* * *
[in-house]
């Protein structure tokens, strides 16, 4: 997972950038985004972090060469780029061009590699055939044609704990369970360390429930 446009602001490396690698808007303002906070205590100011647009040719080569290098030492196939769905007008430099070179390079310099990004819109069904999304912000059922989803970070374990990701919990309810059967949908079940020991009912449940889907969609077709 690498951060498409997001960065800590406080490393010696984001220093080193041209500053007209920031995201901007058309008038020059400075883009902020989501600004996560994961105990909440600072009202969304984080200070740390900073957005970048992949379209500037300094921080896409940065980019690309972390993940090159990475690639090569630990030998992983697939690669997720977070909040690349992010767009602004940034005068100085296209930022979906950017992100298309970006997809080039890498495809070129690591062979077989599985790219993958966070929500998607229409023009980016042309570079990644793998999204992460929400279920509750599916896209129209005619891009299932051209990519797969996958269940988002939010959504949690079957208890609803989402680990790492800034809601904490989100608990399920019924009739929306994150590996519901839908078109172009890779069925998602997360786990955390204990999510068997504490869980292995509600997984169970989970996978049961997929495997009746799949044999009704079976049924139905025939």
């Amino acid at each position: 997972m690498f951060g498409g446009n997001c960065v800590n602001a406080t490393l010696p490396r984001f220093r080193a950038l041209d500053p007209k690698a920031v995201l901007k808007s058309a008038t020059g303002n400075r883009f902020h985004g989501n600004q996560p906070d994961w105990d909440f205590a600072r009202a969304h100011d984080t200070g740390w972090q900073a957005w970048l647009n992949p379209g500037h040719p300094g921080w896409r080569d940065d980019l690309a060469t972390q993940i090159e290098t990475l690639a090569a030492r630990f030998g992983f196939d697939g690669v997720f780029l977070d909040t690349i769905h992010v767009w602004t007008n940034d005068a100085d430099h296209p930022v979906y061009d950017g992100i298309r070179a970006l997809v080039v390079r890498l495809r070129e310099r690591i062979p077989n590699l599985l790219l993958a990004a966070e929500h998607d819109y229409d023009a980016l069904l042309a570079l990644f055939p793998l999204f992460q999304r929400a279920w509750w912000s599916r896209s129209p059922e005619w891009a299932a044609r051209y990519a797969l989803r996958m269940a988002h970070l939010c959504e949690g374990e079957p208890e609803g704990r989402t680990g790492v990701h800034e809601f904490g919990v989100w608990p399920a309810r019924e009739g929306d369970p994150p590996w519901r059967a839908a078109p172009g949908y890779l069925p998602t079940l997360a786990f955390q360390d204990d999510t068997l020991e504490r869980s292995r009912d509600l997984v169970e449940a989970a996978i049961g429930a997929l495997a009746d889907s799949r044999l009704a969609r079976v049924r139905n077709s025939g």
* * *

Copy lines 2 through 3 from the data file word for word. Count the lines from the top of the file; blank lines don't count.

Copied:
């Protein structure tokens, strides 16, 4: 997972950038985004972090060469780029061009590699055939044609704990369970360390429930 446009602001490396690698808007303002906070205590100011647009040719080569290098030492196939769905007008430099070179390079310099990004819109069904999304912000059922989803970070374990990701919990309810059967949908079940020991009912449940889907969609077709 690498951060498409997001960065800590406080490393010696984001220093080193041209500053007209920031995201901007058309008038020059400075883009902020989501600004996560994961105990909440600072009202969304984080200070740390900073957005970048992949379209500037300094921080896409940065980019690309972390993940090159990475690639090569630990030998992983697939690669997720977070909040690349992010767009602004940034005068100085296209930022979906950017992100298309970006997809080039890498495809070129690591062979077989599985790219993958966070929500998607229409023009980016042309570079990644793998999204992460929400279920509750599916896209129209005619891009299932051209990519797969996958269940988002939010959504949690079957208890609803989402680990790492800034809601904490989100608990399920019924009739929306994150590996519901839908078109172009890779069925998602997360786990955390204990999510068997504490869980292995509600997984169970989970996978049961997929495997009746799949044999009704079976049924139905025939």
């Amino acid at each position: 997972m690498f951060g498409g446009n997001c960065v800590n602001a406080t490393l010696p490396r984001f220093r080193a950038l041209d500053p007209k690698a920031v995201l901007k808007s058309a008038t020059g303002n400075r883009f902020h985004g989501n600004q996560p906070d994961w105990d909440f205590a600072r009202a969304h100011d984080t200070g740390w972090q900073a957005w970048l647009n992949p379209g500037h040719p300094g921080w896409r080569d940065d980019l690309a060469t972390q993940i090159e290098t990475l690639a090569a030492r630990f030998g992983f196939d697939g690669v997720f780029l977070d909040t690349i769905h992010v767009w602004t007008n940034d005068a100085d430099h296209p930022v979906y061009d950017g992100i298309r070179a970006l997809v080039v390079r890498l495809r070129e310099r690591i062979p077989n590699l599985l790219l993958a990004a966070e929500h998607d819109y229409d023009a980016l069904l042309a570079l990644f055939p793998l999204f992460q999304r929400a279920w509750w912000s599916r896209s129209p059922e005619w891009a299932a044609r051209y990519a797969l989803r996958m269940a988002h970070l939010c959504e949690g374990e079957p208890e609803g704990r989402t680990g790492v990701h800034e809601f904490g919990v989100w608990p399920a309810r019924e009739g929306d369970p994150p590996w519901r059967a839908a078109p172009g949908y890779l069925p998602t079940l997360a786990f955390q360390d204990d999510t068997l020991e504490r869980s292995r009912d509600l997984v169970e449940a989970a996978i049961g429930a997929l495997a009746d889907s799949r044999l009704a969609r079976v049924r139905n077709s025939g």